The new Manufacturing and Processing Exporter Tax Incentive will provide tax credits to eligible exporting corporations that increase their number of full-time employees who do work typically considered to be head office functions.
In addition to the traditional manufacturing and processing sector, the incentive will also apply to corporations involved in the commercial development of new economy products – including interactive digital media and creative industry products.
The second new tax incentive is a rebate for primary steel production, supporting the Growth Plan commitment to encourage new capital investment. The rebate will provide a tax incentive for eligible primary steel producers that make a minimum capital investment of $100 million in new or expanded productive capacity.
“These are new growth tax incentives, meaning that they apply on new activity only and will have no impact on existing government revenues,” Krawetz said.
The 2015-16 Budget also provides incremental investments to help develop a skilled work force.
Key training initiatives include:
• $26.9 million, an increase of $2.5 million, to fulfill three medical training commitments: 100 medical training seats, 120 medical residency seats, and 20 new nurse practitioner seats;
• $25.6 million in total for Adult Basic Education, including funding for 200 additional seats; and
• $23.2 million in total for apprenticeship training, including funding for 300 additional training seats.
“This budget contains incentives to help businesses create new jobs and more training opportunities to ensure our workforce has the skills needed to fill the job opportunities in Saskatchewan,” Krawetz said.
Health, education and social services and assistance account for 73.2 per cent of all government expense. Spending in these areas is forecast at $10.4 billion in 2015-16, up 1.9 per cent from last year’s budget and an increase of 67.7 per cent since 2007-08.
The 2015-16 Budget provides $5.5 billion in total spending for health care, up 1.1 per cent from last year. Investments include:
• $3.3 billion for Regional Health Authorities, up $55.7 million from last year’s budget, for operating funding and targeted initiatives;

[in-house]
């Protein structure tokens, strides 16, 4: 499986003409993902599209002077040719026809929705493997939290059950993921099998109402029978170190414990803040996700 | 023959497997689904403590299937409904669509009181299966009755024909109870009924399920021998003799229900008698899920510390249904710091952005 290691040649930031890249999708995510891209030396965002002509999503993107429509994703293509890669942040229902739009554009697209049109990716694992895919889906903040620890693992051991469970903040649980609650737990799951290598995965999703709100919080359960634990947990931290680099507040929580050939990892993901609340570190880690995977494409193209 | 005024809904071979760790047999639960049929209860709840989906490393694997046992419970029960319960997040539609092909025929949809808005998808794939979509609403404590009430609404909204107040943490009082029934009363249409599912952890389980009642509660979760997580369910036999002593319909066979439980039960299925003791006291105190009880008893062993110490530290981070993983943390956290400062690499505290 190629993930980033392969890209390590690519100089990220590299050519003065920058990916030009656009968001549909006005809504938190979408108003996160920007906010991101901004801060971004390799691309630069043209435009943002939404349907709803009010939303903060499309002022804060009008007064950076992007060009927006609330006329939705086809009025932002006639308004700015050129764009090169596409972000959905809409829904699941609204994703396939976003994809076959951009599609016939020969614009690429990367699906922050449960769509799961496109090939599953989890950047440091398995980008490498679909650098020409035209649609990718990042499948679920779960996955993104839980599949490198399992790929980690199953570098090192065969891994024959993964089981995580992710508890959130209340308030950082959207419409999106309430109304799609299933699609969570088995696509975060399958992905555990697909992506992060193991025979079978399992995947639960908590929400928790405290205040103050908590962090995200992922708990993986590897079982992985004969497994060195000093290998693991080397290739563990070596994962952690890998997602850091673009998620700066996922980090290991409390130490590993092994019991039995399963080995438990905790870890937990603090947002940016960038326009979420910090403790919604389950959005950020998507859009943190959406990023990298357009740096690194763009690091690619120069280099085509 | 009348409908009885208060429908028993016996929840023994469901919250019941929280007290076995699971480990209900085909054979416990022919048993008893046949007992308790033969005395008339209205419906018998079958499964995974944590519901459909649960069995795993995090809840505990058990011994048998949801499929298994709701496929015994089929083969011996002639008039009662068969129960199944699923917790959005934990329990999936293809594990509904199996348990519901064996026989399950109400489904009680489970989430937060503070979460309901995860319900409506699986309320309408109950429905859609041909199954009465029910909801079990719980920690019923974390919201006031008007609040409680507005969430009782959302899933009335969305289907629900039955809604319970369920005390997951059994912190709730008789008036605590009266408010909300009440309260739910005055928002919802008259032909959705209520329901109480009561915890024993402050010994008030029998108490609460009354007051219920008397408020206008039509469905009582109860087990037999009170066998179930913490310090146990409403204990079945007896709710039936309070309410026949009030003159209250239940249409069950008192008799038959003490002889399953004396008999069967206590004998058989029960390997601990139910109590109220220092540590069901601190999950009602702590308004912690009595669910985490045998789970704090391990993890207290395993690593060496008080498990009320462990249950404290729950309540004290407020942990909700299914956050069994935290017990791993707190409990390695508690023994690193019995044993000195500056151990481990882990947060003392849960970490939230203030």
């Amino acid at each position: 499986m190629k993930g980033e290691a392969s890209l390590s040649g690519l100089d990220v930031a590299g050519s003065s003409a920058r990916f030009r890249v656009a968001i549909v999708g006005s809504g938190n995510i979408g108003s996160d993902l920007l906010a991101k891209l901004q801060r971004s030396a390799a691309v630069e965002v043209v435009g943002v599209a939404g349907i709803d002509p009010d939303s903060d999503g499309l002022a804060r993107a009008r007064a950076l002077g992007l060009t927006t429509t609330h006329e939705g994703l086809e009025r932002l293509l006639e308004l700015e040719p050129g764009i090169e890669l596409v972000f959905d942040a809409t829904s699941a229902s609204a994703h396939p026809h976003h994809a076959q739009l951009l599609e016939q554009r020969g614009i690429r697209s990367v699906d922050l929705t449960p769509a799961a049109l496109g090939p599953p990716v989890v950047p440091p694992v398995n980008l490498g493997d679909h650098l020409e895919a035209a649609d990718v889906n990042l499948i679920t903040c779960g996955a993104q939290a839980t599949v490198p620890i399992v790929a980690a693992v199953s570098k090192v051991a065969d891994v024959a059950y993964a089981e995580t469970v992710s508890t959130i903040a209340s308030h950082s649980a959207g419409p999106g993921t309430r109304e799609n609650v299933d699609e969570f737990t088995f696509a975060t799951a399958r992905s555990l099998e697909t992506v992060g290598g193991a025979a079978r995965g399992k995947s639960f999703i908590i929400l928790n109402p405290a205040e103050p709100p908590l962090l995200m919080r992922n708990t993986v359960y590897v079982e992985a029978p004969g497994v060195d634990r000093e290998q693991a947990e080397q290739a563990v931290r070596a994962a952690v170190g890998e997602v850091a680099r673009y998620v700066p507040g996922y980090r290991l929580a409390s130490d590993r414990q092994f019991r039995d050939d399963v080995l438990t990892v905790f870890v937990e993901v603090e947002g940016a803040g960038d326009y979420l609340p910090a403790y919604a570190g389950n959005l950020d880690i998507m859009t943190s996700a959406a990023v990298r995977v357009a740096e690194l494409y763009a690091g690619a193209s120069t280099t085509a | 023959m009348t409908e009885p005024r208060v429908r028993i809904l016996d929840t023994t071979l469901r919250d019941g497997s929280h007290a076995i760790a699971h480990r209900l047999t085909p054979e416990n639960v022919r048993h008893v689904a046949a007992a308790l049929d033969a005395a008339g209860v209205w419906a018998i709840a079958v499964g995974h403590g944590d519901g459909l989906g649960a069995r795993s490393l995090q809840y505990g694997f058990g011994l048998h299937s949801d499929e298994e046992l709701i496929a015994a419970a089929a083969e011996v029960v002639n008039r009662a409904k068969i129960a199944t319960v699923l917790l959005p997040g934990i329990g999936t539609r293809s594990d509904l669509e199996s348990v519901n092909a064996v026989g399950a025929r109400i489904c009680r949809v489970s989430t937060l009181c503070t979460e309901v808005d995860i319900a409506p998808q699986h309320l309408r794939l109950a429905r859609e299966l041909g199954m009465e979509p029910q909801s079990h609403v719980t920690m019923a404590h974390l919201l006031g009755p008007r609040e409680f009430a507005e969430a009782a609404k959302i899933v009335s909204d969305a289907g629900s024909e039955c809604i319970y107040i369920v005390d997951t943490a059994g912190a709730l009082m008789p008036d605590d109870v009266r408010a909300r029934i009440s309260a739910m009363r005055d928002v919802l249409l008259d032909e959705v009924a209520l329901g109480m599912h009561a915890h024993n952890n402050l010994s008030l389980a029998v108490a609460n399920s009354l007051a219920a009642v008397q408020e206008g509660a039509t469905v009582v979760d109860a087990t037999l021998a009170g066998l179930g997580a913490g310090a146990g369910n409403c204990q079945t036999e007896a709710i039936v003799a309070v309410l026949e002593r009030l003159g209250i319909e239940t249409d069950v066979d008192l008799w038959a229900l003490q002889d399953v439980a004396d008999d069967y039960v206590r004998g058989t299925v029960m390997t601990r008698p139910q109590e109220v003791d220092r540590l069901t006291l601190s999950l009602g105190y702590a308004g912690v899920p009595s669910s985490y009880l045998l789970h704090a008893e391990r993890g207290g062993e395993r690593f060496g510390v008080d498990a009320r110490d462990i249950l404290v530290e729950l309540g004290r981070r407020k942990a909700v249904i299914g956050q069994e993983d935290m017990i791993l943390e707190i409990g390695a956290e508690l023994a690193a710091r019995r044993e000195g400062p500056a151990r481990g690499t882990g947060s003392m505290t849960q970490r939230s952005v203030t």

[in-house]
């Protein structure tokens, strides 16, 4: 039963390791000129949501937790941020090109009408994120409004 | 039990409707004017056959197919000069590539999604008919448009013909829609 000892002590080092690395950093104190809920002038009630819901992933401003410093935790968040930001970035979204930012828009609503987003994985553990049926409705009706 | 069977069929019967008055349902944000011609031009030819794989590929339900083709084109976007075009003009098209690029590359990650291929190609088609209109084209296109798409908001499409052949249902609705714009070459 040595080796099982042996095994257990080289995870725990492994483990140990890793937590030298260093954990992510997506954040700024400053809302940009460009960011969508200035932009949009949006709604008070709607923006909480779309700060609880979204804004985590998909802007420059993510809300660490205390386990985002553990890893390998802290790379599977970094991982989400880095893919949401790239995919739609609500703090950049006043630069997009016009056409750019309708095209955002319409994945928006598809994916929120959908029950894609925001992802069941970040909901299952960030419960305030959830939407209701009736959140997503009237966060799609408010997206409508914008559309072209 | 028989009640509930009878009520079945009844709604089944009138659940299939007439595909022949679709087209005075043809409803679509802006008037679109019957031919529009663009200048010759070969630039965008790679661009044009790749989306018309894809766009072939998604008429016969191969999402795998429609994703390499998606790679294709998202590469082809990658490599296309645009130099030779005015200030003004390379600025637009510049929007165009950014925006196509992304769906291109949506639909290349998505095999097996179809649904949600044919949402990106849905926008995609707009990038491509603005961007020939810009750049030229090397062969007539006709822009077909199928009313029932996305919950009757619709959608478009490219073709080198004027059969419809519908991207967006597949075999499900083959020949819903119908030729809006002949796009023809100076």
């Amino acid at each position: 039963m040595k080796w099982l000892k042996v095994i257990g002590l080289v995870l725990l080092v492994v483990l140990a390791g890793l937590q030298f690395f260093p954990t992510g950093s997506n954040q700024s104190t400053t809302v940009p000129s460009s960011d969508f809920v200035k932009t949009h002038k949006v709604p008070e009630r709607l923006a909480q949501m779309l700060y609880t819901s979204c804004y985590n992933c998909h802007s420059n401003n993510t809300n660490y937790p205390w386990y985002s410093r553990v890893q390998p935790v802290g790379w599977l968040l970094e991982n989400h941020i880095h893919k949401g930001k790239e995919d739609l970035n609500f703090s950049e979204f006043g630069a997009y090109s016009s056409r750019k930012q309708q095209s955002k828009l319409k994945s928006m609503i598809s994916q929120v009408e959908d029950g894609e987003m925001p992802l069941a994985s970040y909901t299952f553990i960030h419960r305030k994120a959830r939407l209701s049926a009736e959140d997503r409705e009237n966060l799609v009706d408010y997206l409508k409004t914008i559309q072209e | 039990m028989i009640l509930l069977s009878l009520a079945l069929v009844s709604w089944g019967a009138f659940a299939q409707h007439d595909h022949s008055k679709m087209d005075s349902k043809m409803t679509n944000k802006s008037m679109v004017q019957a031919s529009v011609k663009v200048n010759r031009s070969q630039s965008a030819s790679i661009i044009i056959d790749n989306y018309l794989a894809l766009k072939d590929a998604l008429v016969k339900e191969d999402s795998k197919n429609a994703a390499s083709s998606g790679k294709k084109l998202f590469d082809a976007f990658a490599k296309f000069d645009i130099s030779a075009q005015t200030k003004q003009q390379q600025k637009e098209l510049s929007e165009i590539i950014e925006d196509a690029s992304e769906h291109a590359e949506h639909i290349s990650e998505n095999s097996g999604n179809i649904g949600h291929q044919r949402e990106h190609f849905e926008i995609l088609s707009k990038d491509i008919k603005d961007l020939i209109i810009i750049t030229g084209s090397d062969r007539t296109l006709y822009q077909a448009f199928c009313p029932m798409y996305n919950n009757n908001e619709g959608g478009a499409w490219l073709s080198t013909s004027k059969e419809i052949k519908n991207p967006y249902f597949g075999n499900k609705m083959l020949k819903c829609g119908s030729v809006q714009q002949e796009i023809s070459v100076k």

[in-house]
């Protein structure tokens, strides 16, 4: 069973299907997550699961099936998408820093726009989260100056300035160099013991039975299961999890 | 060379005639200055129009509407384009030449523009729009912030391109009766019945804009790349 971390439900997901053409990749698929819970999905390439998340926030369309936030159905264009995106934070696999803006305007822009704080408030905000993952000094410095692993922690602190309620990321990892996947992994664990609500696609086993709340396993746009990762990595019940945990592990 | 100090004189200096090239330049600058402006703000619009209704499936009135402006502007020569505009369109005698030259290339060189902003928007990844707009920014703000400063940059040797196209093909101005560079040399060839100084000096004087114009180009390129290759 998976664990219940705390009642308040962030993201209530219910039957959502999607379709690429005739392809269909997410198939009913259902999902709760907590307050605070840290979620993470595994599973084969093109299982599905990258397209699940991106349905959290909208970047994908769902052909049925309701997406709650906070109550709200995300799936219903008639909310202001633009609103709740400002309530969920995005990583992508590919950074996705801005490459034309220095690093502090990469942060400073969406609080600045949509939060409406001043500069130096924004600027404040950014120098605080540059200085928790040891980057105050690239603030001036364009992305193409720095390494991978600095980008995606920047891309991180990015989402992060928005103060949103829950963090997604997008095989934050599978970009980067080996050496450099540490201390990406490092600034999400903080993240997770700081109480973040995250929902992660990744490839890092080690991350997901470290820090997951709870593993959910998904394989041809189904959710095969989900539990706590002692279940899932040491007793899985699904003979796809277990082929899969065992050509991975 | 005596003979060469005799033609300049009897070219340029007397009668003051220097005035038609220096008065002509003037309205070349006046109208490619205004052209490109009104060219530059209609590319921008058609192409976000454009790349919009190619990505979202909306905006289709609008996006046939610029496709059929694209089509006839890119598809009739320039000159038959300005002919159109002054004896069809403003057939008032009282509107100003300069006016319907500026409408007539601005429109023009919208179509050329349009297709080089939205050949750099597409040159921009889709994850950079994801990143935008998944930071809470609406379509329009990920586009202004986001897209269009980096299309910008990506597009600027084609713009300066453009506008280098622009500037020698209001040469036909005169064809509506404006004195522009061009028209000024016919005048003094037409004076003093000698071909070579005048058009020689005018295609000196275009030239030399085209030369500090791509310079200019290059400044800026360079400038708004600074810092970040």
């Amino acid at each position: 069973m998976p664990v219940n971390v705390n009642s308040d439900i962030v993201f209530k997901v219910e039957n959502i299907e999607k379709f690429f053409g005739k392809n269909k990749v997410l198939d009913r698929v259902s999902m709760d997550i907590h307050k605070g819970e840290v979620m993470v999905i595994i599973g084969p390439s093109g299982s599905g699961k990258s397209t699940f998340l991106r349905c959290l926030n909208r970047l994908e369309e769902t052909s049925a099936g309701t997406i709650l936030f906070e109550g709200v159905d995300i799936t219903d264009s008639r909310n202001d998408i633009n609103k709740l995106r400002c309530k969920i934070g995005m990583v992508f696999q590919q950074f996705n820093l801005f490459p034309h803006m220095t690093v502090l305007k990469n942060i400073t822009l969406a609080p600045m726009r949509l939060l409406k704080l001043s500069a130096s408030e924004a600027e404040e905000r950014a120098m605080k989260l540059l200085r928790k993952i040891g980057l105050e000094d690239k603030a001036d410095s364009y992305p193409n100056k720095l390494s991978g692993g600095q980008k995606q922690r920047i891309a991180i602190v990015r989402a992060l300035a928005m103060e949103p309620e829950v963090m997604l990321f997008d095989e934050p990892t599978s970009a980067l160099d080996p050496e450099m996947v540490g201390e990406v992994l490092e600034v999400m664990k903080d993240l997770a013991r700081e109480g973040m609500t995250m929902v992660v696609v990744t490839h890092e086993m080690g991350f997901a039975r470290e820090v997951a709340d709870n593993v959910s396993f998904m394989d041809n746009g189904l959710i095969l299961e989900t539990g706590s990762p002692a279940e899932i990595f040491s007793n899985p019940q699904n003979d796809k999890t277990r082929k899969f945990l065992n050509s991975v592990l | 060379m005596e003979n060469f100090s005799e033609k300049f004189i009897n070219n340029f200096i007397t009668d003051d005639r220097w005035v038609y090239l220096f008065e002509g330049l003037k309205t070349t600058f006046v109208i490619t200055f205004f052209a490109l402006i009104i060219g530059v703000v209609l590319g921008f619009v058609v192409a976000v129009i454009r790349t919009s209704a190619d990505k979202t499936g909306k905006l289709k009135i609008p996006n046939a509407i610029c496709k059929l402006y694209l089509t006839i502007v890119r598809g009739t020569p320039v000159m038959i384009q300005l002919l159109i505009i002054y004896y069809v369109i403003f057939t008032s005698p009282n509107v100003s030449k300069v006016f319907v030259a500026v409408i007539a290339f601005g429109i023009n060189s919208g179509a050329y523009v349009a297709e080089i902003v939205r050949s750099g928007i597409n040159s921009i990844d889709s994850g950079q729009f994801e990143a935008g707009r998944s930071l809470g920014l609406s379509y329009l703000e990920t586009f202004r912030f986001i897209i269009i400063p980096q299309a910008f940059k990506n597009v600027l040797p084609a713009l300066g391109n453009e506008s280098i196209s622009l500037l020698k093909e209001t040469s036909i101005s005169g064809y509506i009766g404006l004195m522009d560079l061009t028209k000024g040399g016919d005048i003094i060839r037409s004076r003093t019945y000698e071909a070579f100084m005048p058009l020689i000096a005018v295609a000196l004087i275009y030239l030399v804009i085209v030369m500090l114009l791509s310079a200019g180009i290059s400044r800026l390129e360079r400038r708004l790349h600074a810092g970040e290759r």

• $157.3 million for the Saskatchewan Cancer Agency, up $1.6 million from last year’s budget;
• $10 million in new investment dedicated to seniors care, bringing the total to $14.5 million for 2015-16, including: a $3.5 million increase dedicated to enhance the Home First program, bringing the total commitment to $8.0 million; a $2.8 million increase for Dementia/Behaviour Units in Regina and Saskatoon; $2.0 million to provide increased choice and flexibility in care options for home care clients; and, $1.7 million to improve quality and safety in long-term care and the development of a new geriatric program in Regina; and
• $4.7 million to reduce emergency department wait times, up $3.0 million from last year.
The 2015-16 Budget includes $3.7 billion for education spending, up 2.8 per cent over last year’s budget. Significant investments include:
• $1.87 billion in total operating funding to school divisions, an increase of $52.8 million, or 2.9 per cent;
• $661.2 million in post-secondary operating funding, providing a 1.0 per cent operating increase for universities, affiliated colleges and regional colleges, and a 2.0 per cent operating increase for technical institutes and federated colleges; and
• operational funding increases of 6.0 per cent for the new Trades and Technology Centre at Parkland College and 22.4 per cent for the Saskatchewan Indian Institute of Technology (SIIT), better aligning SIIT’s funding to other technical institutes.
Investments in social services and assistance will reach $1.2 billion in this budget, an increase of 3.2 per cent over last year’s budget. Among the key investments, this budget includes:
• $485.7 million, across multiple ministries, to new or enhanced programing and increased program utilization for Saskatchewan people with disabilities, up $39.5 million from last year’s budget. The largest component is $200.4 million, an increase of $26.8 million or 15.4 per cent over last year, for Saskatchewan Assured Income for Disability, committed to providing people with disabilities an assured income; and
• $26.5 million, an increase of 1.8 per cent, to increase the Seniors Income Plan monthly benefit by $10 a month, meaning that since 2007 the benefit has tripled, from $90 to $270 per month.
“There is no doubt this is a challenging budget, but the good news is Saskatchewan has never been in a better position to meet this challenge,” Krawetz said. “Our economy is more diversified than ever before, more people live here than ever before, exports are at an all-time high and businesses continue to show tremendous confidence in Saskatchewan’s future through major capital investments.
“Our diverse economy and this balanced budget will keep Saskatchewan strong.”
via SW Sask News – Prairie Post – Prairie Post http://ift.tt/1xgQs7G